Chock full of Blu-ray and streaming goodness
LG Electronics has really stepped up to the plate in the past few years as a brand recognized by its stylish mobile devices and affordable consumer electronics. Although I typically associate them with display devices, they did make a name for themselves about three years ago introducing the first Blu-ray/HD-DVD combo player and PC drives. We all know how that “combo” thing turned out, but it is apparent to me that LG decided to concentrate their Blu-ray efforts rather wisely, delivering the new BD570 Blu-ray player for 2010. This model replaces the feature-rich (if pricey) BD390.
This player really touts its streaming features, and rightly so! The BD570 aggregates its streaming services under the moniker NetCast Entertainment Access. The player provides access to Netflix Watch Instantly, Vudu, Roxio CinemaNow, Youtube, Pandora, Picasa Web Albums, and AccuWeather. The BD570 is also a DNLA Certified digital media player, perfect for streaming audio/video if you have a DNLA media server within your home. LG does include a disc copy of Nero MediaHome 4 Essentials to install as a DNLA home server. We’ll get into specifics regarding all of these streaming services a bit further down below. Lest we forget, the Blu-ray video playback is also fully featured, supporting BonusView Profile 1.1 and BD-LIVE Profile 2.0 (external USB storage needed for download content, unfortunately). The one major video buzzword left out of all of this, is of course “3D”. Seeing as though compatible displays and associated players/glasses/content are literally weeks old, I will not fault 3D omission from this product. I would venture that all but a tiny fraction of a percent of consumers are perplexed about the 3D standards, content, glasses, etc. Let’s revisit in 6-12 months, shall we?
The BD570 surprised me somewhat upon first examination with a rather shallow, slim appearance. Dimensions are listed as 16.9″W x 1.7″H x 8.0″D, weight 4.4lbs. Although I haven’t closely examined some of the recent entry-level BD players for physical heft, I believe the LG to be quite comparable in dimensions to other first-tier brands. The shallow depth and (lack of) weight might catch you off guard, especially if you’re more used to first or second-gen BD players from 2-3 years ago. The player does have a metal top, and glossy drop-down front panel that runs the entire width of the unit. Behind this panel is the tray, display, transport controls and a USB port. Eject and power are on the top front of the unit, but their placement allows for another component to be placed on top of the unit. I wouldn’t necessarily recommend this, and the 8″ depth means this player will typically fit on a shelf by itself or resting upon another component. The very slim tray is on the left side of the player. I found the tray to be very thin, and somewhat flimsy. Although I didn’t experience any operational issues with the tray, it didn’t exactly inspire confidence in the overall build quality.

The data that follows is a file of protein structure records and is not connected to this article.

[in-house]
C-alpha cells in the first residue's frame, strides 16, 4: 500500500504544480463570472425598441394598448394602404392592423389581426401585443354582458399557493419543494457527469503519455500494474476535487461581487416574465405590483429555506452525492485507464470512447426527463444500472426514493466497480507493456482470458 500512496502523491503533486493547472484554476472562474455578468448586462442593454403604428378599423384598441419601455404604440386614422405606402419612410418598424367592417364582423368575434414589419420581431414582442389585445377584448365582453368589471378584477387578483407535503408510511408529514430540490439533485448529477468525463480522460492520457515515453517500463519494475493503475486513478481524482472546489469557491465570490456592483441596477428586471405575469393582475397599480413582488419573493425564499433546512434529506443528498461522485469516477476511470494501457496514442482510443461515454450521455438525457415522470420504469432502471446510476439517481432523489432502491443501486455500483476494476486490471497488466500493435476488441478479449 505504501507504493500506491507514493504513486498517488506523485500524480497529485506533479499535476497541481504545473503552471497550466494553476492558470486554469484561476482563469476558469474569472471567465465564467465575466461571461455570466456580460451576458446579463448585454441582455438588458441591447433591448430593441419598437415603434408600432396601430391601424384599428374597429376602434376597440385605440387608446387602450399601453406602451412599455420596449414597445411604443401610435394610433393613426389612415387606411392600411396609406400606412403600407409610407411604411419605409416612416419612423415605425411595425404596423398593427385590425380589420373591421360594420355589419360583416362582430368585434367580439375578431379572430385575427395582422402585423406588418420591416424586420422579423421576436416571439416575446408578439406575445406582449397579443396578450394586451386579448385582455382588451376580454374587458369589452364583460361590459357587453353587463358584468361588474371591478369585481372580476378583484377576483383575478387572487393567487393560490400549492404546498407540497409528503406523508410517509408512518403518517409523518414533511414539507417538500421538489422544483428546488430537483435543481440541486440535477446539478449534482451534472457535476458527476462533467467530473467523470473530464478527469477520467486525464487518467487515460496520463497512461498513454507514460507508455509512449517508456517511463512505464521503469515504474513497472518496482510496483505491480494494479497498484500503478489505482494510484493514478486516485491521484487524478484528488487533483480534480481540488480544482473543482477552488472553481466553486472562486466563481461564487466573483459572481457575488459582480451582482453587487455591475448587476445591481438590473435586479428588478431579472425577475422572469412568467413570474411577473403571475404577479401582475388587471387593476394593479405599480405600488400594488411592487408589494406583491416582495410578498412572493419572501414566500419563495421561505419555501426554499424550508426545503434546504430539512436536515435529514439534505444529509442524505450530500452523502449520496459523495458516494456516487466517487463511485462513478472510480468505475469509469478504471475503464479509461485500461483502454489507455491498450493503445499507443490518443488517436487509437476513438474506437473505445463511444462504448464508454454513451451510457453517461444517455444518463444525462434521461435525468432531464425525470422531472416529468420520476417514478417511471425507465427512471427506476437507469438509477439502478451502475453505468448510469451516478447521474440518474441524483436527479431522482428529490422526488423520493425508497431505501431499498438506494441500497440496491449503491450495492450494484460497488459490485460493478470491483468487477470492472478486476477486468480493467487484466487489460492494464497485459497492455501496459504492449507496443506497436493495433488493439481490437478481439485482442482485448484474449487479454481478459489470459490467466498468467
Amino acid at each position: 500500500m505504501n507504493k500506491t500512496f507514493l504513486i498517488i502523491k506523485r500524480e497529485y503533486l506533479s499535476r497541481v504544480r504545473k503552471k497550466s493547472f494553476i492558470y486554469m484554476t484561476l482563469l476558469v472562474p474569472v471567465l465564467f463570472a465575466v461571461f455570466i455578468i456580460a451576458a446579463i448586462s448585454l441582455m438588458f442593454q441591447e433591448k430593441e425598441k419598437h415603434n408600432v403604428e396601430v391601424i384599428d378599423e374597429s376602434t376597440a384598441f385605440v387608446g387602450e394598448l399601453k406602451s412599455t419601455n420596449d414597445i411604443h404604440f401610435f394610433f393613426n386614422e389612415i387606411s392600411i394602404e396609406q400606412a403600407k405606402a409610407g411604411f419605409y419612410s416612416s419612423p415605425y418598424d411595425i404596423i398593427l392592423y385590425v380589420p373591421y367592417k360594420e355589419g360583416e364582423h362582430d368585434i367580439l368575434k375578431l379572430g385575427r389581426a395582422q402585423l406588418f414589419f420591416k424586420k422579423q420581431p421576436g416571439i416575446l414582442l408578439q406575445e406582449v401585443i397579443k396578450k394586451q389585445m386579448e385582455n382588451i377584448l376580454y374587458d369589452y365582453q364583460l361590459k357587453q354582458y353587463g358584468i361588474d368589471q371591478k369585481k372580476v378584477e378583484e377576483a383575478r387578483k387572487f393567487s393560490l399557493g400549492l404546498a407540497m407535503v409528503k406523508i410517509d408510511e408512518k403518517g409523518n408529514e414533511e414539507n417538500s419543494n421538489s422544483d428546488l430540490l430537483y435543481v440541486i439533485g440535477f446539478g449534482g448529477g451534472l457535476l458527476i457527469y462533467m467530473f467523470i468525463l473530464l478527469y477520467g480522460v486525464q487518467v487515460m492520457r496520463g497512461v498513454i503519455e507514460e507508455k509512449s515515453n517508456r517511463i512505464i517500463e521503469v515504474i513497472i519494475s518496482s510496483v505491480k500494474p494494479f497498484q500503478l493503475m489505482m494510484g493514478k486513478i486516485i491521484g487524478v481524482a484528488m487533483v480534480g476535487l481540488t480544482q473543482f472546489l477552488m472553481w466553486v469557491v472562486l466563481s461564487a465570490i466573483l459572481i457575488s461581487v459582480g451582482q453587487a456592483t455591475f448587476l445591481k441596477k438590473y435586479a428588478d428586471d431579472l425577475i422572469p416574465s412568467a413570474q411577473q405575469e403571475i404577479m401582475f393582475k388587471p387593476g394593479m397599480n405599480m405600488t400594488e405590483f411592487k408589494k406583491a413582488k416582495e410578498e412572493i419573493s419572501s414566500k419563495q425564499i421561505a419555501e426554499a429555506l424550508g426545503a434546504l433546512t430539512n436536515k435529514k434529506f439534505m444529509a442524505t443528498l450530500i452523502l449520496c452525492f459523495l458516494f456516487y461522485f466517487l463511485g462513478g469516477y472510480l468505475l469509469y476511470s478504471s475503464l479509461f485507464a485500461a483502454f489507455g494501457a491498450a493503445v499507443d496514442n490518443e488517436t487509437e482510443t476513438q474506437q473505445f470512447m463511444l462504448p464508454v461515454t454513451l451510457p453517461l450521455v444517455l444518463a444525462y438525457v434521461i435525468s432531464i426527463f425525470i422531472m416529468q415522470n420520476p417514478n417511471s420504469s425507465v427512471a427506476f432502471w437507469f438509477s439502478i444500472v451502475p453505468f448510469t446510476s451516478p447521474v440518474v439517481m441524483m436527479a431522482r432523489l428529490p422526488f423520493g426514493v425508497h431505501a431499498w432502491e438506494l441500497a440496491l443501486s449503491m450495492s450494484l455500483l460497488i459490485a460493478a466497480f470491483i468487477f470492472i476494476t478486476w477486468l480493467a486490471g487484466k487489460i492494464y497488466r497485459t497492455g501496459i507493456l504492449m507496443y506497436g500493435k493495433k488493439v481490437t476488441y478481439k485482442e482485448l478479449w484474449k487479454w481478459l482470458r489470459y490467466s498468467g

The Ins and Outs
The rear panel provides for HDMI, component video, composite video (no S-video), optical and coax digital outputs. Analog audio is handled via stereo L/R, there is no 5.1 or 7.1 analog connections. There is also an Ethernet connection. The BD570 has internal 802.11b/g/n, which I found extremely useful and robust. I normally prefer wired Ethernet connections, but the convenience of wireless was just too tempting, especially since I had installed a new wireless-N access point in my home just a few days earlier. There is a USB port available via the front panel. The drop down door must be lowered to access it, but I didn’t find it to be a tremendous compromise considering the overall convenience. I would have preferred full navigation controls on the front panel, for those times where the remote is not handy and you’re ready to get the playback started right away. An SD card slot would have been a nice feature as well. The remote control is a new design for this player, and I liked it. It has a glossy finish, with a welcome variety of button sizes and styles. It fits comfortably in your hand, with the playback and transport controls within reach of your thumb. You can tell real thought went into the design. The remote can also control basic TV functions via an internal code database.
Get Your Setup On